*Sierra foothills. California’s gold country. Once McTeague kills Trina and loses any hope of assimilating back into urban life, he returns to the only life that seems natural and instinctive, that of mining in the hills of California. The contrast between the urban and rural McTeague is striking and ironic. The man who could not find a seat in a theater can invariably discover the best trails through the mountains. An unlucky dentist transforms himself into the luckiest of miners, and the strength and coarseness which appear perverted in the city become fitting attributes for a creature in the wilderness. It would seem that McTeague has finally found his place, but an encounter with the Native American, Big Jim, who solicits charity from the miner, signals McTeague’s fate. McTeague, like Big Jim, is an immense, solitary, obsolete figure who will also be swallowed into the white blur of the desert. Big Jim stands as an anachronism signaling the end of the frontier and the possibilities for rural rejuvenation and rehabilitation one finds in so much American literature.

*Death Valley

*Death Valley. Arid, low-altitude region of southeastern California that is the state’s hottest and least hospitable area. When his urban past in the figure of his former friend and now bounty-hunter, Marcus Schouler, catches up with him, McTeague flees, racing across the California desert in a desperate attempt at escape. Often criticized as extraneous, the death in the desert episode is integral to the plot and the novel’s themes. On the one hand, the movement from city to desert concludes the tension between interior, restrictive space and open, free space that defines many of the city episodes.

More important, though, the scene concludes a narrative pattern dominating all action: As McTeague moves steadily backward, the atavism inherent in his genes is given physical expression. These changes in setting thus represent not only a decline in personal fortune but also, more significant, McTeague’s deterioration to a final beastly state. Ultimately, his fate in Death Valley is also foreshadowed in the lines of one of the songs he often sings, “No one to love, none to caress,/ Left all alone in this world’s wilderness.”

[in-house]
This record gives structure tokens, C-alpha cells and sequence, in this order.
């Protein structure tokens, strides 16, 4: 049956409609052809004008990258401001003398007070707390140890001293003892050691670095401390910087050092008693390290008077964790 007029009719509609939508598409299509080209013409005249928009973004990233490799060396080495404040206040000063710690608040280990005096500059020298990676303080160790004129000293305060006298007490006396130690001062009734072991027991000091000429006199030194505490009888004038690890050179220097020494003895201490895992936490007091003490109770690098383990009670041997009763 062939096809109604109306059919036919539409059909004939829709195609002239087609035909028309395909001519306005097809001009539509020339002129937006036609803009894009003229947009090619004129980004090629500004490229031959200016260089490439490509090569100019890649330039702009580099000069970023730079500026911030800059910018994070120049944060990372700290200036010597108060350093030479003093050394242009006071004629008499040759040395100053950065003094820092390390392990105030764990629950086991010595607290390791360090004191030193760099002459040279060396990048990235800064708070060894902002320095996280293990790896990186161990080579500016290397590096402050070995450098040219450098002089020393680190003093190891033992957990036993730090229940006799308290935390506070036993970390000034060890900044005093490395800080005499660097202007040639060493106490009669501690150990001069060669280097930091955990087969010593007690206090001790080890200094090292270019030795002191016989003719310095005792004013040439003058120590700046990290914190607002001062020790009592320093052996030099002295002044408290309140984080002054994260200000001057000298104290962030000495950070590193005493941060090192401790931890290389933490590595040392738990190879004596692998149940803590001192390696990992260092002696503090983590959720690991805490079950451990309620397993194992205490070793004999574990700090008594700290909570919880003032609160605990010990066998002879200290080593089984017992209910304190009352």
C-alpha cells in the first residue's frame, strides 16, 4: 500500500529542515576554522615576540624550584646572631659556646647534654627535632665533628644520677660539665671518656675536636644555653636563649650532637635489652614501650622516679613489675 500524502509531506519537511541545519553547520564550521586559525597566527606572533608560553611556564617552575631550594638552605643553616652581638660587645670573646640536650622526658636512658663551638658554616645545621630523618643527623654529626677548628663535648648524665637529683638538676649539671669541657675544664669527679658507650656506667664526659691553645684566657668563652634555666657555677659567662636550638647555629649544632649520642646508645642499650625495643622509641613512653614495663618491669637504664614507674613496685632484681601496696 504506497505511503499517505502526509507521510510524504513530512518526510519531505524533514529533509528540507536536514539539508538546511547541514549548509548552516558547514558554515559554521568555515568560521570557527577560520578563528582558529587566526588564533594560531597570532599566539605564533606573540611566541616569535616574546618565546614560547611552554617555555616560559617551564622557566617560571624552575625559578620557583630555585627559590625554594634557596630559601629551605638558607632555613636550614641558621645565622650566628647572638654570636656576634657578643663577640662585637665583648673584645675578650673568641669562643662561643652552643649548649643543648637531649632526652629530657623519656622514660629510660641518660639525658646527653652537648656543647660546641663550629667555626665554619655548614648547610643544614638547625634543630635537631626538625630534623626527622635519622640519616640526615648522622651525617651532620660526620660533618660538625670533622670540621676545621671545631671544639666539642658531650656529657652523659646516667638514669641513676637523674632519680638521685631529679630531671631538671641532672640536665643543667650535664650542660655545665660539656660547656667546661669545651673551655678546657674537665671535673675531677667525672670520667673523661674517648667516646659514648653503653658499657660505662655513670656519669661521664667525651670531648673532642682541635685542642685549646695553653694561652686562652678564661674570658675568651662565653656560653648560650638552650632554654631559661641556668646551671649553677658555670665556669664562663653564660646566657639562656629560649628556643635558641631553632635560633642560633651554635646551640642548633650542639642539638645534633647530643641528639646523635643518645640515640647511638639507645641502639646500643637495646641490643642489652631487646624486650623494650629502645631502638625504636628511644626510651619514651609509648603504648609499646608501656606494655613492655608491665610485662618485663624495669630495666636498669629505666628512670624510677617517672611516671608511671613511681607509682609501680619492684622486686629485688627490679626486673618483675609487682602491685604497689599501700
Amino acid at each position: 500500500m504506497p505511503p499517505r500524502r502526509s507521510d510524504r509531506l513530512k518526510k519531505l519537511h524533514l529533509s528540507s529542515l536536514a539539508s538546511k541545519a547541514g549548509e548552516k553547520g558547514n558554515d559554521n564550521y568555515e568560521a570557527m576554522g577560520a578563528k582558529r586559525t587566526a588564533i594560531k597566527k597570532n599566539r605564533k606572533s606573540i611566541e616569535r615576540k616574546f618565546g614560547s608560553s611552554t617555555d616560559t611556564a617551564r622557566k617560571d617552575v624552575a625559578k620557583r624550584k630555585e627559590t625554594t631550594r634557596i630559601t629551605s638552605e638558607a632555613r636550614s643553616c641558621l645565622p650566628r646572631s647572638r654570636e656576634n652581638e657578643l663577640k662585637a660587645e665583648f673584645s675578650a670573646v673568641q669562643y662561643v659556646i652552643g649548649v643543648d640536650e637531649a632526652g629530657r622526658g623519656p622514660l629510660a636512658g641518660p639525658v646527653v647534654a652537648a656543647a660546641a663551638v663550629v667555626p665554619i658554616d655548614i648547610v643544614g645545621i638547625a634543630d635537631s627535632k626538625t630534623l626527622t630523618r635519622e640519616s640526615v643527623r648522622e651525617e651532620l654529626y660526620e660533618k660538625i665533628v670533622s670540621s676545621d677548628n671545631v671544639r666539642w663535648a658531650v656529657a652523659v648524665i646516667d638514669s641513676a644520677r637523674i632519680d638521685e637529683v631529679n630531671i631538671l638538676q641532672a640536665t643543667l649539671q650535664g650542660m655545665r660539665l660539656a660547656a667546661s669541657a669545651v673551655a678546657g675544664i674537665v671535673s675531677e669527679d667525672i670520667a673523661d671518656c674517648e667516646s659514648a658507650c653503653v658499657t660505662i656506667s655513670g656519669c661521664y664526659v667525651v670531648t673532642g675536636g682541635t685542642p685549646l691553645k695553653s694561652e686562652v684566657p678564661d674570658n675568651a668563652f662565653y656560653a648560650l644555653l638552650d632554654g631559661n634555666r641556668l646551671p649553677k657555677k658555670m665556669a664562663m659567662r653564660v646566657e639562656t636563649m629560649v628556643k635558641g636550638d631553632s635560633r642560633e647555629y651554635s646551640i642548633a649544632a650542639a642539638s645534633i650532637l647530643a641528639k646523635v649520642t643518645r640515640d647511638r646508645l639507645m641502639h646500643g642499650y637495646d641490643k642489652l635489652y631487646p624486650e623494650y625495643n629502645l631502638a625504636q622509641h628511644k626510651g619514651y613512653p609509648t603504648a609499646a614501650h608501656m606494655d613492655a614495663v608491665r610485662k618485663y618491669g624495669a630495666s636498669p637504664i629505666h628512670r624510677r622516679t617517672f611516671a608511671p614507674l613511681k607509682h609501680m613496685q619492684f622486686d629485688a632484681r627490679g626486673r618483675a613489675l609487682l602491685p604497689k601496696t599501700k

BibliographyCampbell, Donna M. “Frank Norris’ ‘Drama of a Broken Teacup’: The Old Grannis-Miss Baker Plot in McTeague.” American Literary Realism 1870-1910 26, no. 1 (Fall, 1993): 40-49. Argues that this subplot illustrates the difficulties involved in the intersection of three styles of late nineteenth century writing: realism, naturalism, and women’s local color fiction.Dawson, Hugh J. “McTeague as Ethnic Stereotype.” American Literary Realism 1870-1910 20, no. 1 (Fall, 1987): 34-44. Discusses the relation of the title character to stereotypes of the Irish. Briefly mentions use of other ethnic stereotypes in the characters of Zerkow, the Sieppes, and Maria Macapa. Hochman, Barbara. The Art of Frank Norris, Storyteller. Columbia: University of the Missouri Press, 1988. Discounts naturalism as the organizing principle of the novel. Instead, argues that fear of loss is the common ground. Shows how various characters struggle to protect themselves from loss through strategies such as habit and obsession.McElrath, Joseph R., Jr. Frank Norris Revisited. New York: Twayne, 1992. An excellent starting point for students of Norris. The chapter on McTeague discusses Émile Zola and naturalism, Victorian sexuality, and the structure and themes of the novel.Pizer, Donald. The Novels of Frank Norris. Bloomington: Indiana University Press, 1966. Claims Norris’ themes are inseparable form the leading controversy of the time: religion versus science. The chapter on McTeague traces the influence of Zola and naturalism, explicates the gold symbolism in the novel, and analyzes the structure, characters, and setting.
Categories: Places